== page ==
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A 90 YEAR OLD DISCOVERY – Leonard Maltin’s crazy movie

When I was a freshman at NYU, the Museum of Modern Art held a retrospective by Ernst Lubitsch. Every day after class, I took the subway up to town in time to catch the show at. 17.30, and every day I left the auditorium floating in the air, after watching a movie that really lifted my spirits.

Not long ago, I stumbled upon a 1932 movie that I knew nothing about – on YouTube, of all places. It is called Evenings for sale and the highest compliment I can give it is that it reminded me of a Lubitsch comedy. (When I interviewed Billy Wilder years ago and told him that was how I felt about his charming film Love in the afternoonhe hesitated and said “Something may be Lubitsch-like but there was only one Lubitsch. ” Agree, but still …)

Herbert Marshall, Sari Maritza, Charlie Ruggles and Mary Boland star in this Paramount production. The studio was in desperate financial need at this point, but you would never know it from the quality of their films. Actually, Evenings for sale benefited from being able to use the best songs from Love me tonight and The big broadcast in his wall-to-wall score without paying a dime for them. The relative Hollywood newcomer Marshall had just made Problems in paradise for Mr. Lubitsch and drove high when the little-known Stuart Walker directed him in this modest 61-minute film.

Bert Roach and Sari Maritza

Marshall is almost always good, just like Ruggles is. The revelations in this picture are the little known main lady Sari Maritza and one of the character actress’ doyennes, Mary Boland. Despite its exotic name, the lovely Maritza grew up in England; her mother was Viennese. She did not make much of an impression during her brief stay in Hollywood in the early 1930s, but she is perfect here.

Boland practically invented the archetype of a loud, naughty, dominant woman who is usually seen foreheading her unfortunate husband. She is well remembered for her work in The woman and Pride and Prejudiceand reached his apotheosis as a boorish, bull-in-a-China-shop American in Ruggles of Red Gapopposite her frequent costar Charlie Ruggles.

But i Evenings for sale her character is nuanced. She is a widow from the Midwest who has come to Vienna full of unrealistic dreams and expectations. A scene where she drinks champagne for the first time is played so touching and realistic that your heart is broken for her. She is a pathetic creature who is only spared humiliation by Marshall’s gentlemanly treatment of her.

Marshall, you can see, has fallen: When he was a replacement for a proud Austrian family, he is reduced to working as a gigolo in a smart café. When we first meet him, he plans to take his own life. But I will not reveal more. I also do not want to oversell this charming film, which only lasts 61 minutes.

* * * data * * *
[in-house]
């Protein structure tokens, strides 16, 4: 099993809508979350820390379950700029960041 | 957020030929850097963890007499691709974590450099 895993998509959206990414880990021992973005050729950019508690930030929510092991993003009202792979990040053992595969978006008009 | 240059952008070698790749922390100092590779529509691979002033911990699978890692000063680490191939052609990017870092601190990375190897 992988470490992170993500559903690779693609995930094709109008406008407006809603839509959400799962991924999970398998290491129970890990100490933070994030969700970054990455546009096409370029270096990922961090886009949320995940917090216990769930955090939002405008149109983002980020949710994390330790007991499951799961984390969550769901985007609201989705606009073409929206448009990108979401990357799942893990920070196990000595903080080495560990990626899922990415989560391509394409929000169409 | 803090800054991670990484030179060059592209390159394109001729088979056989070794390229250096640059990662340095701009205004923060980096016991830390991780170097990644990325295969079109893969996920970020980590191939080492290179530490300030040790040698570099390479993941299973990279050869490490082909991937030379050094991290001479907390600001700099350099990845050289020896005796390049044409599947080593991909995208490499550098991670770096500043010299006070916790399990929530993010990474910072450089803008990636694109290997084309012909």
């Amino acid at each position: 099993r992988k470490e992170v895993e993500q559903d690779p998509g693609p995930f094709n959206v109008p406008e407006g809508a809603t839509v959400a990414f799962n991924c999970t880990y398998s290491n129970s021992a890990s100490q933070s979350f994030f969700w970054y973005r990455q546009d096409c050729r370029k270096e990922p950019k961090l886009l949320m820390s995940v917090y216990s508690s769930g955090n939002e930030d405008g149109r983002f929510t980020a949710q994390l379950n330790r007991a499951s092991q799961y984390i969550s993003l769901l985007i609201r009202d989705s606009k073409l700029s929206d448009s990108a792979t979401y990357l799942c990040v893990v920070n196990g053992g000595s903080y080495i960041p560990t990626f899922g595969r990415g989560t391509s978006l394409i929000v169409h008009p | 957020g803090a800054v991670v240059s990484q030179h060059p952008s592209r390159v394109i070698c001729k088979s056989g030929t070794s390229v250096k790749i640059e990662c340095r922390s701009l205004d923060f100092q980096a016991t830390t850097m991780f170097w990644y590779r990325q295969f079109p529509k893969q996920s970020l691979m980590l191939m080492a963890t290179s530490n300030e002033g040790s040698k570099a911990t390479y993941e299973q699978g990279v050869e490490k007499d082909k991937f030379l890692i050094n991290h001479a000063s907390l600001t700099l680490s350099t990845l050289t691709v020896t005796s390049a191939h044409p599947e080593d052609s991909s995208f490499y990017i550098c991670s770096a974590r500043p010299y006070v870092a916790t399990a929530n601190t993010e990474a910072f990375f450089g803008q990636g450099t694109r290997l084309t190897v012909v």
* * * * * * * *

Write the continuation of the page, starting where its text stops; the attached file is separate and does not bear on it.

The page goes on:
It is certainly not accidental Evenings for sale is written by women. The source material was a short story by IAR Wylie, the prolific, Australian-born author who formed the setting for around thirty films, including Four Sons and Guardian of the Flame. The script is credited to SK Lauren (a playwright whose film credits include Blonde Venus and A girl in need) and Agnes Brand Leahy, who worked as a stenographer at Paramount before being given the opportunity to write for Clara Bow in the late 1920s. She died in 1934 at the age of 40 years.

This bright ball of a film was not met with great fanfare in 1932. Perhaps both critics and cinemagoers were spoiled. The studio issued its fair share of quirks and clinkers that year, but also broadcast Dr. Jekyll and Mr. Hyde, Million Dollar Legs, Horse Feathers, One Hour with You, Love Me Tonight, Blonde Venus, Night After Night, Hot Saturday, and If I had a million into the cinemas. Warner Bros. uncharacteristically mimicked the sophisticated charm that was Paramount’s specialty in two Kay Francis-William Powell films released in 1932, Jewel robbery (which opened in July) and One-way passage (which followed in August). By the time Evenings for sale came in November, however, it must have seemed anticlimactic That New York Times sent his critic Mordaunt Hall out to the Brooklyn Paramount Theater to cover it.

Evenings for sale has never been released on home video, but J. Compton takes the credit for “restoring” the version available for free on YouTube and the Internet Archive ( One of my friends, who is restoring movies for a living, says: “The restoration seems to consist of running image-sharpening software on the file. This increases the contrast of edges / edges in the image and gives the illusion of larger details.” It is by no means a perfect copy; it is a little washed out and has an unfortunate composition, but it is more than sufficient. If there is any justice, Universal (which owns the Paramount library from this period) will one day reveal the negative and offer a sparkling copy online or to Turner Classic Movies. In the meantime, I encourage you to allow yourself to fall under its spell. What a charmer!

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